3).   Cooking and Drinking Water

  • Use tight-fitting lids on pans to keep water from boiling away faster.

  • Select the proper size pans for cooking. Large pans require more cooking water than may be necessary.

  • Use a small pan of water to wash, peel or clean vegetables rather than letting the water run.

  • Cook food in as little water as possible. Doing so also prevents the loss of nutrient value.

  • Save the water left after you cook vegetables for soups, cooking other raw vegetables or fruit. Refrigerate and use within a few days.

  • Follow recipes carefully and do not overcook or measure out more water than necessary.

  • Limit use of the garbage disposal because it requires a sizeable amount of water to operate properly. Wait and use the disposal only once rather than several times.

     4).   Household Cleaning

  • Use a pan of soapy water for hand washing dishes and one of hot water for rinsing. This uses less water than a running faucet.

  • Use rinse water after it has cooled to water outdoor plants.

  • Hand wash cooking utensils and serving dishes that take up dishwasher space. Wash them as soon as possible to prevent food particles from getting hard and becoming more difficult to remove.

  • Scrape or wipe dishes rather than rinsing if they are to be washed immediately in the dishwasher.

  • Wash only full loads in the dishwasher.

  • Follow your dishwasher manufacturer’s instructions on how to best save water and energy. Select shorter cycles when possible or use less water.

  • Clean up spills and remove spots as quickly as possible so you won’t have to mop the floor or shampoo the carpet as often.

  • Vacuum rugs regularly so you will not have to shampoo them as often.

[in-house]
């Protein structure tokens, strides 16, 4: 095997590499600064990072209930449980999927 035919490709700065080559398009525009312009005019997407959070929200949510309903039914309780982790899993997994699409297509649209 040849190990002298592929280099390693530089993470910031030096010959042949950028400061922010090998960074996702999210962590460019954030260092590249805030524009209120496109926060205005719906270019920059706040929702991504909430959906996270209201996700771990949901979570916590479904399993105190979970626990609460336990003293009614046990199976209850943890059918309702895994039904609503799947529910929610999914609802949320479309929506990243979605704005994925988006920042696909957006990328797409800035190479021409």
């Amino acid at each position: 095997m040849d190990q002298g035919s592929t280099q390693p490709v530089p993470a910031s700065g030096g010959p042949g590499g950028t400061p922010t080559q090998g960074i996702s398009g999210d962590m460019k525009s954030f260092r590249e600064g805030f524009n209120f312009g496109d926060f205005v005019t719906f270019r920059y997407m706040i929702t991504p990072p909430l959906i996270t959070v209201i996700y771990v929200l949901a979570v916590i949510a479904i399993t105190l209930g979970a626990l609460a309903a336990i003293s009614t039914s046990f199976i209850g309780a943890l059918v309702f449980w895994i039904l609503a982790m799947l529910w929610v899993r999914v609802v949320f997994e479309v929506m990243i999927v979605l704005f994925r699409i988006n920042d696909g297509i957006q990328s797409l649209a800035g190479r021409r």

• Wash windows outdoors with a bucket of soapy water. Rinse quickly with a hose using a high-pressure, low volume, pistol-grip nozzle.

  • Plan household cleaning chores so that you can reuse water for certain activities. Clean lightly soiled surfaces first, then the dirtier areas.

  • Clean the driveway, patio, sidewalks and garage floor with a broom rather than a hose and water.

  • Park on the grass and use a bucket of water with mild detergent to wash your car. Rinse quickly with the hose. Not only will your car get clean but your lawn will also get watered.

     5).   Lawn and Garden

  • Group garden vegetables together that need more water so you can apply water more efficiently.

  • Plan your landscape or garden to minimize water needs and to provide shade during summer months.

  • Spread leaves, pine straw or small pieces of bark on the ground around plants.

  • Use mulch to retain moisture in the soil for a longer time.

  • Pull weeds to eliminate competition for water.

  • Water thoroughly, but less frequently. Doing so promotes a deeper grass root system to withstand dry weather better.

  • Water your lawn between 9 p.m. and 9 a.m. to avoid sun evaporation. Don’t water when it is windy and during the heat of the day. Set an alarm to remind you to move or turn off the water.

  • Water brown spots separately so that you do not water areas not needing as much water.

  • Talk with your local garden center about the most effective irrigation systems and devices. "Trickle" or "drip" techniques use 25 to 50 percent less water than standard hoses or sprinklers.

  • Be alert to water waste when you see it running down the driveway into the street or storm drain.

  • Check hoses, faucets and water devices periodically for leaks and malfunctions that can waste large amounts of water.

  • Reduce the amount of fertilizer applied to avoid water-demanding new growth during periods of limited rainfall.

  • Plant grass that withstands dry weather, if necessary.

Why Should You Care?

Using water efficiently will conserve supplies for future generations. Protecting and preserving the nation’s water supply is critical to our economic future and human health. WaterSense labeled products and services offer equivalent or superior performance. Purchasing WaterSense labeled products can help you protect the environment and help you save money on utility bills.

Test Your Water Sense

Think you know everything there is to know about water? You can't be sure until you've played EPA's new "Test Your WaterSense" online quiz! Maneuver the hero Hydro through water pipes and answer water-efficiency questions while avoiding water-wasting monsters such as Sogosaurus and Drainiac.

Click Here to take the Quiz.